korean myths

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Jar with tiger and magpie, approx. 18001900. Korea. Joseon dynasty (1392-1910). Porcelain with underglaze cobalt decoration. Gift of Mr. NamKoong Ryun, 2001.9.

Asian Art Museum Storytelling Program Dear Instructor, Welcome to the Asian Art Museums Storytelling Program. We look forward to your museum visit and presenting art distinctive to the culture and traditions of Korea. Stories will be told to help bridge the world that the students know with the world they are entering and to enhance the students imagination so that they can better connect with what they see. To ensure that your students gain the maximum advantage of participating in the storytelling program, the enclosed activities are suggested for before and after your visit. The storytellers presentation will be narrower in concept; however, the information, stories and activities we have prepared will be helpful for developing context relative to your visit. We encourage you to use some of these activities before coming to the museum. In addition to these suggested activities, we have also included a list of resources for your classroom use. Thank you for participating in our program. We look forward to meeting you and your students at the museum. Asian Art Museum Storytelling Corps

Girls birthday dress. The republic of Korea (South Korea). Silk with embroidered and pressed goldsheet decoration. Gift of Charles and Susan Han, 1988.44.a-c.

Asian Art Museum Education Department.


Suggested Pre- and Post-visit Activities Show students Korea on a world map.

Asian Art Museum Education Department.


Learn about the Korean Language The Korean alphabet, known as hangeul was invented during the Joseon dynasty (1392-1910) under King Sejong in 1446. He wanted to increase literacy by developing a native writing system that was easy to learn and better captured Korean spoken language (before this time, Korean was written using only Chinese characters called hanja). Today, hangeul is the first writing system learned by children in Korea and is a source of great national pride. Please note that the museum uses the revised romanization system adopted by the Korean government on July 4, 2000. As shown in the examples below, the new system avoids diacritical marks. Some roman letters have also been changed to better approximate actual Korean pronunciation. GUIDE TO PRONUNCIATION OF KOREAN Hangeul has ten vowels and fourteen consonants. To learn more about vowel combinations and the rules for consonants, see the fifth edition of Lonely Planets Korea. Vowels a ya eo yeo o yo u yu eu i as in are as in yard as in of as in young as in go as in yoke as in flute as the word you as the oo in look as the ee in feet Single Consonants g/k n d/t r/n m b s/t -/ng j/t ch/t k t p h/ng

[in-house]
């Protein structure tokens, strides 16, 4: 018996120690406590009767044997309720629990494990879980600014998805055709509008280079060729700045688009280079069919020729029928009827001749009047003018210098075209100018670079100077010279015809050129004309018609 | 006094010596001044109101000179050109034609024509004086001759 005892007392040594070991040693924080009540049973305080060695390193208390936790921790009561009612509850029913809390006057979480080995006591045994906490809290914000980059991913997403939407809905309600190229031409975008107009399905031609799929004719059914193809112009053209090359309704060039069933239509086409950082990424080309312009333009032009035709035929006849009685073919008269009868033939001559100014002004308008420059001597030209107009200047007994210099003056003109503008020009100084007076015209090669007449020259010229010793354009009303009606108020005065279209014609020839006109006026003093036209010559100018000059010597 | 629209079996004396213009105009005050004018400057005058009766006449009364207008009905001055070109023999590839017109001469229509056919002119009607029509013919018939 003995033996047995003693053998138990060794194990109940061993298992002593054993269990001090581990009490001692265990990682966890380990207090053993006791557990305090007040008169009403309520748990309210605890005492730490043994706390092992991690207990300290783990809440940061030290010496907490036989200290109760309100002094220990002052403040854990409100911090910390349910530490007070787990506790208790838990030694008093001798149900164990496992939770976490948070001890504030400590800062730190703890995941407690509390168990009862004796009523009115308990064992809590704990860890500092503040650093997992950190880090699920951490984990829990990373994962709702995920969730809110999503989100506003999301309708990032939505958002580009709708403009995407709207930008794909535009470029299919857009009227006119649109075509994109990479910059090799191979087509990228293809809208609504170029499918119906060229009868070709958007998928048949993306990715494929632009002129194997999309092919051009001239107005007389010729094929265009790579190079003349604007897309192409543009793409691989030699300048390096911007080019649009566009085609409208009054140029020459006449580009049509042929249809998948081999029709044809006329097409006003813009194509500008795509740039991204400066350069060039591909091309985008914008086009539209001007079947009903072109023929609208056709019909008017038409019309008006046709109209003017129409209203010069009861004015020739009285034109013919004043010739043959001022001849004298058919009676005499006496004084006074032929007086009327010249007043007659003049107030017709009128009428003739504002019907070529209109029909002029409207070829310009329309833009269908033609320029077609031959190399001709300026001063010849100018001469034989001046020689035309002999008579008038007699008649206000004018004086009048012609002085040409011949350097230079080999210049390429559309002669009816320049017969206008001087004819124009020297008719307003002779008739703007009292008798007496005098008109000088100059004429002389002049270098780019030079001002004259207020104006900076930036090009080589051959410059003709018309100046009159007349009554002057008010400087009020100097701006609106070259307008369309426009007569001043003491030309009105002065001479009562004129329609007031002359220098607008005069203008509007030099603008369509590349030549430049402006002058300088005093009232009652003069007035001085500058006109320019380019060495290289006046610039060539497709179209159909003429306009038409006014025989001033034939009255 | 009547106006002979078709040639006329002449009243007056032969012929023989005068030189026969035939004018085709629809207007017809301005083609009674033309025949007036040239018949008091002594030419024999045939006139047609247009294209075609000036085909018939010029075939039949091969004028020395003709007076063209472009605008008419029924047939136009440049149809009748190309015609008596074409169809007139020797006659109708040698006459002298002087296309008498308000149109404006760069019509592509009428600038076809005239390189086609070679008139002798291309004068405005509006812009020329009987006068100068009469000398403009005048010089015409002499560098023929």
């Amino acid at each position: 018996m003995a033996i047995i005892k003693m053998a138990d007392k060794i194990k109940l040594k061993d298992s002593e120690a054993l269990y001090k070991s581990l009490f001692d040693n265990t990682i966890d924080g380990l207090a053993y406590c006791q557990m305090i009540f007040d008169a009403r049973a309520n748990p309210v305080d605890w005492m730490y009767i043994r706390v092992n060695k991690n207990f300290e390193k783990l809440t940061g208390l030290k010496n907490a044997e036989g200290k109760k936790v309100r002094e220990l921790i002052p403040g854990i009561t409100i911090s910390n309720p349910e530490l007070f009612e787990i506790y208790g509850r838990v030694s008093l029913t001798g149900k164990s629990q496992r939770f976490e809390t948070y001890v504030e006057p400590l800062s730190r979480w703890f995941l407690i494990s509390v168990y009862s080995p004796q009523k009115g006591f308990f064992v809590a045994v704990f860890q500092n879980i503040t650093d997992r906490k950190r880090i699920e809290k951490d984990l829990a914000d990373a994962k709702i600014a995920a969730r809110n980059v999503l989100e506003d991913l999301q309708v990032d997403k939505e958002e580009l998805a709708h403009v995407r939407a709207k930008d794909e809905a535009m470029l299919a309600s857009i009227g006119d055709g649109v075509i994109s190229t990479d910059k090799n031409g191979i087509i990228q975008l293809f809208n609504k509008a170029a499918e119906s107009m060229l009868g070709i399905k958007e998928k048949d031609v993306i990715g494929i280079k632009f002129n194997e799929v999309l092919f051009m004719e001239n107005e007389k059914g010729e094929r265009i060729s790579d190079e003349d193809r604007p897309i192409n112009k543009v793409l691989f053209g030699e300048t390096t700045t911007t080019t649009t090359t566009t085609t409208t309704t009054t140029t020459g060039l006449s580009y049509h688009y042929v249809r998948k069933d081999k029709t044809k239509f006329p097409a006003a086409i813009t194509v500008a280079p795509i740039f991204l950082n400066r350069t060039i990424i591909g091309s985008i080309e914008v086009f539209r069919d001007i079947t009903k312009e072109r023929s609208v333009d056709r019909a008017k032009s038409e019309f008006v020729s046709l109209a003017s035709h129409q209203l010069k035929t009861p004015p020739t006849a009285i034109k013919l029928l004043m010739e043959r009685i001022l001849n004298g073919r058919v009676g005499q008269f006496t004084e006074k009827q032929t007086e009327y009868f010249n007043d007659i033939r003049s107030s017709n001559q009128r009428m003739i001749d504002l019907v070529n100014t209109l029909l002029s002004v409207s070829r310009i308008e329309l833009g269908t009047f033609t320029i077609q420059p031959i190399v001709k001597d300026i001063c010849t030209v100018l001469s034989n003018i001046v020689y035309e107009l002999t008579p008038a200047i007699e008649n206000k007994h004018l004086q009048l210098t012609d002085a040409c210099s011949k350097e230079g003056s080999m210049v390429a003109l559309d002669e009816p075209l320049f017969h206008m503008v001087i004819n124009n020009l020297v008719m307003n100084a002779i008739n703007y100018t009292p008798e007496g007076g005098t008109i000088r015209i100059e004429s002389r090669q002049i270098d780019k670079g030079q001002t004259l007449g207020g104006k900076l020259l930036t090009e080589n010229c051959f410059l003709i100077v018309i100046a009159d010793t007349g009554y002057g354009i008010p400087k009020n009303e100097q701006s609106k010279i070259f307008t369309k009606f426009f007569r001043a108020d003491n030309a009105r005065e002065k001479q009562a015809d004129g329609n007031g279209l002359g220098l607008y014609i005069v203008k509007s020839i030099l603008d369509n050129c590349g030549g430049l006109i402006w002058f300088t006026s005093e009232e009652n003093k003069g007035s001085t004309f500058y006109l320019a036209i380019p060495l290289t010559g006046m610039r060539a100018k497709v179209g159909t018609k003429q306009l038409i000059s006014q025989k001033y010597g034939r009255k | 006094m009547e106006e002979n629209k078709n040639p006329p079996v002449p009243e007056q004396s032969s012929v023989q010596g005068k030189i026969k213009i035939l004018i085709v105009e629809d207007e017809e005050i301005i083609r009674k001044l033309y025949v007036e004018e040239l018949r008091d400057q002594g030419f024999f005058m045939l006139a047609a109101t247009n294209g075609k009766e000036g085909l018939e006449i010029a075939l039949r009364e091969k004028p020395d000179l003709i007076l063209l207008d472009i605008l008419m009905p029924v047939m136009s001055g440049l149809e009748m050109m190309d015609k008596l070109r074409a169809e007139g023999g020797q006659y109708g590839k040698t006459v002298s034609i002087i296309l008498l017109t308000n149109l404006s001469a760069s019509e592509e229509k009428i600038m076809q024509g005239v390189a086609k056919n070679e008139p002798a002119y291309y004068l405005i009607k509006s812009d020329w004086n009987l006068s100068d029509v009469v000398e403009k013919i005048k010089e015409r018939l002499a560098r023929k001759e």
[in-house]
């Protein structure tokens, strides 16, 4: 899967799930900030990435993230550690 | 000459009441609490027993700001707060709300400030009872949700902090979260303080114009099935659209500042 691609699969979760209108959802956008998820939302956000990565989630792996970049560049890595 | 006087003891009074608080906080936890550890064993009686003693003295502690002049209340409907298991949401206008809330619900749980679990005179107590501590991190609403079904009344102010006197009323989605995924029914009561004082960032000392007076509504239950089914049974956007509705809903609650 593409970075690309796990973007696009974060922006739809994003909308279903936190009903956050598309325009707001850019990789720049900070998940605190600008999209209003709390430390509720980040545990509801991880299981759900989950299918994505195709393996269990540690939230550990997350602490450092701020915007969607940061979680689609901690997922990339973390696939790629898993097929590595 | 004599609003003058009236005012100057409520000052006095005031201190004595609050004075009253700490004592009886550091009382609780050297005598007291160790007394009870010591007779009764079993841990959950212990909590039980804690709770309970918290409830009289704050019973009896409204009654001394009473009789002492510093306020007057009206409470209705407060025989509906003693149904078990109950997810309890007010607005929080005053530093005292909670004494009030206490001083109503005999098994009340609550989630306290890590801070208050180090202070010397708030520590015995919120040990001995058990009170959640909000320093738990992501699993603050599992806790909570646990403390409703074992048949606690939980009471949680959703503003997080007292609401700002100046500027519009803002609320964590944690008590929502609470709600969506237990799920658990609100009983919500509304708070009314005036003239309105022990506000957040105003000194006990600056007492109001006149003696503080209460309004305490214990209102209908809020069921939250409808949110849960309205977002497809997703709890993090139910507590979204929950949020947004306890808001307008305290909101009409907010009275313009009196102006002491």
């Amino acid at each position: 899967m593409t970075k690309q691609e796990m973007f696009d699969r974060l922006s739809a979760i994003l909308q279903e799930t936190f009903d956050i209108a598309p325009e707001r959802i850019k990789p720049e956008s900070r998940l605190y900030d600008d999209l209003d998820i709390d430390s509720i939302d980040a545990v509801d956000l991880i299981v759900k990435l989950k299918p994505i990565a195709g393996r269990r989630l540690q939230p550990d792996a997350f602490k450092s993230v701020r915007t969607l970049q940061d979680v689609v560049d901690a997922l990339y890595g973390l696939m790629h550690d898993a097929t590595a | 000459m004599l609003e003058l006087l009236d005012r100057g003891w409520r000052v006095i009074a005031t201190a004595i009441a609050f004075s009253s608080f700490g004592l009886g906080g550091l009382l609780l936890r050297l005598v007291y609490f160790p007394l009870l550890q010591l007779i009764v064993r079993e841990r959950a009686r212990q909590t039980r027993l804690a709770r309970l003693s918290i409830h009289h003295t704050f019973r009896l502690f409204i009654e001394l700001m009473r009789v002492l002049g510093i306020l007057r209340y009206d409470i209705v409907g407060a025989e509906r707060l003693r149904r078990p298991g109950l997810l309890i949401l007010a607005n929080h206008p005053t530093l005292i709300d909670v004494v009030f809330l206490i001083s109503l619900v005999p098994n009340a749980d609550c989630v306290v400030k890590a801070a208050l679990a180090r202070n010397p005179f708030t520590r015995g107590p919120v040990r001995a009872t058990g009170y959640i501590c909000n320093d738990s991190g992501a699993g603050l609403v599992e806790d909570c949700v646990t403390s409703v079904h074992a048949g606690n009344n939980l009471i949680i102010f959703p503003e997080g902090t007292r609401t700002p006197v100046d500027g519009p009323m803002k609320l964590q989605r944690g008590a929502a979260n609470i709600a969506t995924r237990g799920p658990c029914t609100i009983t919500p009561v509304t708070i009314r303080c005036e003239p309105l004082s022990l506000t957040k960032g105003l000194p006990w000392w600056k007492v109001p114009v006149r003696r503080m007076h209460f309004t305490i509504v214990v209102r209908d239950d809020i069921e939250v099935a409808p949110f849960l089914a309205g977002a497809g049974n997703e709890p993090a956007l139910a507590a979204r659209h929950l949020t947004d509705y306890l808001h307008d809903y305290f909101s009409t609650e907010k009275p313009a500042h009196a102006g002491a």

Vowel Combinations ae yae e ye wa wae oe wo wi ui as in the a in hat as in the ya in yam as in ten as in yes as in waffle as the wa in wax as in the wa in way as in won as in we as u plus i

Asian Art Museum Education Department.


LEARN SOME KOREAN WORDS FOR FUN hello good-by yes no thank you mother father house car school cooked rice tiger an/nyeong ha/se/yo an/nyeong hi ga/se/yo ye (short e sound) a/ni/yo gam/sa/ham/ni/da eo/meo/ni a/beo/ji jip ja/ dong/ cha hak/kyo bap ho/rang/yi

LEARN A FEW KOREAN BIRTHDAY CUSTOMS Traditionally the first birthday and the sixty-first birthday are the most important birthdays in Korea. The first birthday is a fortunetelling party. This custom started in China and spread to Korea, Japan and Vietnam. The baby wears new clothes. A girl has a peach colored skirt and a yellow coat with wide sleeves decorated with bands of contrasting colors. A little boy has blue trousers, peachcolored coat with banded sleeves and a vest fastened with three red buttons. The baby is formally introduced to family and friends with polite bowing and then he/she is brought to the table. There is food on the table and coins, lengths of thread, notebook and pencil and for a girl a sewing kit. Everybody watches to see what the baby picks up. The thread means long life and money. The pencil means the baby will read very well and have a very good future. LEARN A FEW KOREAN PROVERBS. How are they like what we say? How are they different? The smaller pepper is hotter. To catch the cub, one must enter the tigers cave. Where there is no tiger, the rabbit becomes king. Starting, I am half done. Someone elses rice cake looks bigger. (From HOLT, Daniel, Soma Han Stickler, Lu Han Stickler. Tigers, Frogs, and Rice Cakes: A Book of Korean Proverbs. Fremont: Shen's Books, 1999.)

Asian Art Museum Education Department.